Actually, thanks to Google, I have several:-)
Mr Wizards World was a kid's show on Nickelodeon that taught science in simple accessible experiments to children. Almost all of the videos are on YouTube of the individual experiments.
There are several with a substance demonstrates the property of water being dry, but I believe they all used lycopodium powder(it's yellow and one that discusses water tension causing water to be wet specifically will have a hand coated with it dipped into a fish tank)
Any one of his videos with this particular substance should help explain it simply.
OK. I think you have it backwards. If you don't break the surface tension, you don't get wet. The surface tension isn't wet, which is why the stuff will float on it. If you put lycopodium on it, you keep that layer of air around your hand that keeps the water from touching your hand, so your hand doesn't get wet. The soap slips between the molecules at the surface and keeps those molecules from sticking to each other harder than they stick to whatever else is touching the water.
you know, i can't help but wonder, if you put up a cinder block wall, filled with cement, if it would in some way divert or even prevent the flow of lava onto your property. Build it 8 feet high, 3 feet thick....
It's a steam roller built out of rock. It's as heavy as your wall is, remember.
They use suet in The Great British Baking Show and I had to google it. It must be a British thing because I always thought it was bird seed. I was so confused.
Suet in the USA is mixed with bird seed to hold the seed together so you can hang it in a tree. Suet and lard are different kinds of fat from different animals, but they're pretty indistinguishable to humans if you don't have them side by side in their raw form.
What are they at now? The ones I see are usually about $1100 CAD, or $860 USD. The NVIDIA website lists them as $700 USD.
If you can find a founder's edition, you might get it close to MSRP. It looks like the prices went back up some as the new stock got bought out.
But the prices are starting to edge back towards reasonable, as opposed to the $1200 they were some weeks ago.
While everything in the article is true, I'd like to point out there are a lot of highly paid people who can't afford to live close enough to work to avoid hours of commute. People making a quarter million dollars a year or more are living an hour away from their jobs. The wealth gradient is incredible.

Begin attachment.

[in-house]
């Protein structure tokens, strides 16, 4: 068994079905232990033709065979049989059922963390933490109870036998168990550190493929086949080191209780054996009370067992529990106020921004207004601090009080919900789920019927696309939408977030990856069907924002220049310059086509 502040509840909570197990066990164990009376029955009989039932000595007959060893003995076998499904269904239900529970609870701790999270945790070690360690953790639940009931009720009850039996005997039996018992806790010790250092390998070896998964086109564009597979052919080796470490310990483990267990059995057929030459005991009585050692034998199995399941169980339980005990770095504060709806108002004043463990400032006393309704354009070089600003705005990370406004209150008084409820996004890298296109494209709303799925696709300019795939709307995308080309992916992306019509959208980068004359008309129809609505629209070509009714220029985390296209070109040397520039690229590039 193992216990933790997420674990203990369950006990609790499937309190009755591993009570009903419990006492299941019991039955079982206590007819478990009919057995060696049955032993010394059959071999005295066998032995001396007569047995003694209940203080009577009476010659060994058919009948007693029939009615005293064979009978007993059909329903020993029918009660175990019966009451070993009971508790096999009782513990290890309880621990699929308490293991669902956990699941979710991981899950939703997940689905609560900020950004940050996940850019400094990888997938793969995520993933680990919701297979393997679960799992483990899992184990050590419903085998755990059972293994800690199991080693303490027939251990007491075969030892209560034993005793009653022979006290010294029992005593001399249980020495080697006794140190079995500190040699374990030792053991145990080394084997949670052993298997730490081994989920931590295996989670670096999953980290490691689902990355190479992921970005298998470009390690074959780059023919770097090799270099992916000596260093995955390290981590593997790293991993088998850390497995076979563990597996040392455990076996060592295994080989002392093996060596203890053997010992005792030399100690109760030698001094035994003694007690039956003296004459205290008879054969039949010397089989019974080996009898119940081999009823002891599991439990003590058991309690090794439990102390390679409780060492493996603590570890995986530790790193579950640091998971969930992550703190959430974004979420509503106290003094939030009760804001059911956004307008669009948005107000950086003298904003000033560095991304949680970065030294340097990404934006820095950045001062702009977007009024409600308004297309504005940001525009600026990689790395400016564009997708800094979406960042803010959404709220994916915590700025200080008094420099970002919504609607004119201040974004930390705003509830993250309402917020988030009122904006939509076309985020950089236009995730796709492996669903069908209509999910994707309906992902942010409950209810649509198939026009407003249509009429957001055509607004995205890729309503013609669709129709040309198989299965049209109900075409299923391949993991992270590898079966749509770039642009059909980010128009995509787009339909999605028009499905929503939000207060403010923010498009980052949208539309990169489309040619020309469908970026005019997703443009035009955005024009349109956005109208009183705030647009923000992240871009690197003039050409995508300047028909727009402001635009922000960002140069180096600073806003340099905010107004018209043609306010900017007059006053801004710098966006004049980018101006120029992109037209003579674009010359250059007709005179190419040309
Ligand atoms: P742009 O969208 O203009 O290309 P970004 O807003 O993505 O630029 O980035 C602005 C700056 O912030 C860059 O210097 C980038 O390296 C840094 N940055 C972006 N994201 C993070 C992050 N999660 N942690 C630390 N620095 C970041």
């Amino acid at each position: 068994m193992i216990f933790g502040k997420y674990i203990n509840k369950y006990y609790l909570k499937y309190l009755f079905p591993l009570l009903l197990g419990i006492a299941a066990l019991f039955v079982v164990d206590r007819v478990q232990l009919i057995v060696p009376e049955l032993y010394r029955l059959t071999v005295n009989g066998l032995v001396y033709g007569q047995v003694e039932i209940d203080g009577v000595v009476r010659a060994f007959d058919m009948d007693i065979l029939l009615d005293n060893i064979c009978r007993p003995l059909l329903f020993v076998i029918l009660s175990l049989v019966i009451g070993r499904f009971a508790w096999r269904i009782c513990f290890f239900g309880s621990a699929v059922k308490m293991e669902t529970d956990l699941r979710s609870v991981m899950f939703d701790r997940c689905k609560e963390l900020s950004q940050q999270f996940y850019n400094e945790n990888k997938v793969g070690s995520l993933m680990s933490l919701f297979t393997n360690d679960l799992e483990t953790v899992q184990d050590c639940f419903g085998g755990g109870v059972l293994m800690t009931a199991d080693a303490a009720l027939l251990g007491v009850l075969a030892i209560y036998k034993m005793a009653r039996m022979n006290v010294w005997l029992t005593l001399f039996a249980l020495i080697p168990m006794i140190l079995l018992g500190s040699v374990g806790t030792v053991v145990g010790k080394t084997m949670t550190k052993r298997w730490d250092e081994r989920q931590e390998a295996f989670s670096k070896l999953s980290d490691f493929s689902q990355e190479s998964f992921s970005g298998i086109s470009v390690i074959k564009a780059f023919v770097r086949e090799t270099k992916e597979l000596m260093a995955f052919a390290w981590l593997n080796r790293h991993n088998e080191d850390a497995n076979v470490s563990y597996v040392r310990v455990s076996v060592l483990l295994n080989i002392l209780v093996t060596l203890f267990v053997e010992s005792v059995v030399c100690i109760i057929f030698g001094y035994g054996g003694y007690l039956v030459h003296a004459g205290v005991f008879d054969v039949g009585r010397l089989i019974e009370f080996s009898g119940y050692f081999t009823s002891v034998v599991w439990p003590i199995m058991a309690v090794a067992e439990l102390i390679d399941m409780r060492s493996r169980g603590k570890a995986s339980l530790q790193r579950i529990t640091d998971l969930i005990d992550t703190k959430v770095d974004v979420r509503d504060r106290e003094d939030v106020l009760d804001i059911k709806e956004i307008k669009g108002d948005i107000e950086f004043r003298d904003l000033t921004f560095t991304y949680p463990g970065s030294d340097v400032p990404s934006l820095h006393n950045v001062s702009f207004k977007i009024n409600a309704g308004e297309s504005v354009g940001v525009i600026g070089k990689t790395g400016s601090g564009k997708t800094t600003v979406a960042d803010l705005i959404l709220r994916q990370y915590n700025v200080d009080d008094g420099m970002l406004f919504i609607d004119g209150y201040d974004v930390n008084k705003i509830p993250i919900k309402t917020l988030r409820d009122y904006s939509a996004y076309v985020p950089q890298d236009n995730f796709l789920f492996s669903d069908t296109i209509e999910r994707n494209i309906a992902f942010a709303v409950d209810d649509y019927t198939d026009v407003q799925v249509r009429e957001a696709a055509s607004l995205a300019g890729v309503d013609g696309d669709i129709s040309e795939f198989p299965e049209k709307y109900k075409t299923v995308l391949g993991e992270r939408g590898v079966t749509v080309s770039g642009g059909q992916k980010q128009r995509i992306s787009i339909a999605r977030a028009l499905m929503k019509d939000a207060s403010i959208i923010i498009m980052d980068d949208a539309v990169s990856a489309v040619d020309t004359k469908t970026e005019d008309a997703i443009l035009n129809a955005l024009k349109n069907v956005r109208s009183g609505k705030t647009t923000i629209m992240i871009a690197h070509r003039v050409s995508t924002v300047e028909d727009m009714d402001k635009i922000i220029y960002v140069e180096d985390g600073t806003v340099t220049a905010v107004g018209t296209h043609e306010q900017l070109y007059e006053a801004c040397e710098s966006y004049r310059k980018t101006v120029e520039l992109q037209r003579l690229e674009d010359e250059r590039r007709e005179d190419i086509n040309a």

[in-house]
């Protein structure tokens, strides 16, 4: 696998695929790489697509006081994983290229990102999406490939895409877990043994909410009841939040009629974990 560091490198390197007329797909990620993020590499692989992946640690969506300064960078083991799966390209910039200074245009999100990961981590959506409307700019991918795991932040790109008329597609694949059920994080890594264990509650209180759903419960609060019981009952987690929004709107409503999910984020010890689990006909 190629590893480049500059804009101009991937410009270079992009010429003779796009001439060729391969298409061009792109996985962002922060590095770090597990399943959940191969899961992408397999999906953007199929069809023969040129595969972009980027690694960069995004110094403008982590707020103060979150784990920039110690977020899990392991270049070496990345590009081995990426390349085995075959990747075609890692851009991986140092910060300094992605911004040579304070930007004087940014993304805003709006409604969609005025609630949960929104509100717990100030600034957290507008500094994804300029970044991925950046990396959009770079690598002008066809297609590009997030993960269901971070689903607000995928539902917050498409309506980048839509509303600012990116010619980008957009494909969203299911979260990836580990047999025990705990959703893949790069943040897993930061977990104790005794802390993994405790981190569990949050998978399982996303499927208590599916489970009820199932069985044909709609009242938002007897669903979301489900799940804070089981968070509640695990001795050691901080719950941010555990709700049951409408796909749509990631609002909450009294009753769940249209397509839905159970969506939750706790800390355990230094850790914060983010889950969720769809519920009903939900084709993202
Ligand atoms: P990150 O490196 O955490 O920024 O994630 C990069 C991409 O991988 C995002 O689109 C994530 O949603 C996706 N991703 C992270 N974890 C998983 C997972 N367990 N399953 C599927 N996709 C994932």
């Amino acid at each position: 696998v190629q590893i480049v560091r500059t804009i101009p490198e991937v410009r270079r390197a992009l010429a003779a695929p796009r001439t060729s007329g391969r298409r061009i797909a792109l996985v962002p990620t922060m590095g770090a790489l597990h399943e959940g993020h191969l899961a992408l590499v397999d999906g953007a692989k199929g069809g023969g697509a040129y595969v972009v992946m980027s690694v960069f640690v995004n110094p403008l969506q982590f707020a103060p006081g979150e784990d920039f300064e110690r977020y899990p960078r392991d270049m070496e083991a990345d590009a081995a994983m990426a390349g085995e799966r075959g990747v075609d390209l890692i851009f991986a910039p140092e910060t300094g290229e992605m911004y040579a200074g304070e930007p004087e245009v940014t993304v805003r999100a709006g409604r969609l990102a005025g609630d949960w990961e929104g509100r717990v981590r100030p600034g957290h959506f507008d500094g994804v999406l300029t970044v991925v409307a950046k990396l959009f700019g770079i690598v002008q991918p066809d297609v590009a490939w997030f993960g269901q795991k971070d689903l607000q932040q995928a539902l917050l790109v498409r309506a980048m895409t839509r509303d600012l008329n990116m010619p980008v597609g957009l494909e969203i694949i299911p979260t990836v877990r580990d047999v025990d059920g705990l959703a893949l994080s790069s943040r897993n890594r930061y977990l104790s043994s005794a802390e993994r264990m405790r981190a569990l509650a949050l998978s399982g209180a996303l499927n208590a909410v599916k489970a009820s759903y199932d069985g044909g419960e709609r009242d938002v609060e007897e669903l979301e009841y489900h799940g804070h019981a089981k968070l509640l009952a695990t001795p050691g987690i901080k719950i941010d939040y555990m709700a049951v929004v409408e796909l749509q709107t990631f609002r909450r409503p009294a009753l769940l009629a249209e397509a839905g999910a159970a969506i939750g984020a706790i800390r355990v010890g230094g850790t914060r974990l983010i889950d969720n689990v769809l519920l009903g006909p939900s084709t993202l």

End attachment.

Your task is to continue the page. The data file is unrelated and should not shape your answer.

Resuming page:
Actually, that first one looks like a RAD, a Rapid Access Disk like big mainframes used for swap space and directories and such. The one on the mainframe I used had three heads per track. It was pretty insane for the time. Took about 10 minutes to spin up to speed and about 20 minutes to spin down, with tens of thousands of RPM.
That second video is crazy. "Miles of wiring inside." Makes me wonder what the total end-to-end length of all the traces in a modern CPU is.
Not according to the agreement you signed.
"Some of our Services allow you to upload, submit, store, send or receive content. You retain ownership of any intellectual property rights that you hold in that content. In short, what belongs to you stays yours."
So, no, you're objectively incorrect.
I've seen videos of similar set-ups for recovering from blow-outs, where the passenger had a button that would instantly release all the air from one of the tires and the student had to recover. Then it somehow reinflated, which was kind of cool.
Well they had their share of "gentlemen" generals but there were brave officers who did take risks. The troops who held the Douamont, or the guys who flew non-stop trying to slow the German advance. The damn shame of it was that no one could stop it. Old animosities and crumbling empires just provided kindling for the flames. Such an ugly tragedy.
Well they had their share of "gentlemen" generals
Even the generals risked getting suckered into it, and worked their way up the ranks at least some extent. I think we should pass a constitutional amendment that any politician who votes in favor of going to war gets his own family drafted first. :-)
I think we should pass a constitutional amendment that any politician who votes in favor of going to war gets his own family drafted first. :-)
That's utterly retarded, a violation of the rights of the family, and meaningless in an increasingly asymmetrical battlefield. You've reached peak idiot and your emotions got you there.
violation of the rights of the family
Well, unless you think drafting anyone is a violation of rights, I'd dispute you there. I'm not sure what right you have to get drafted in any particular order.
You've reached peak idiot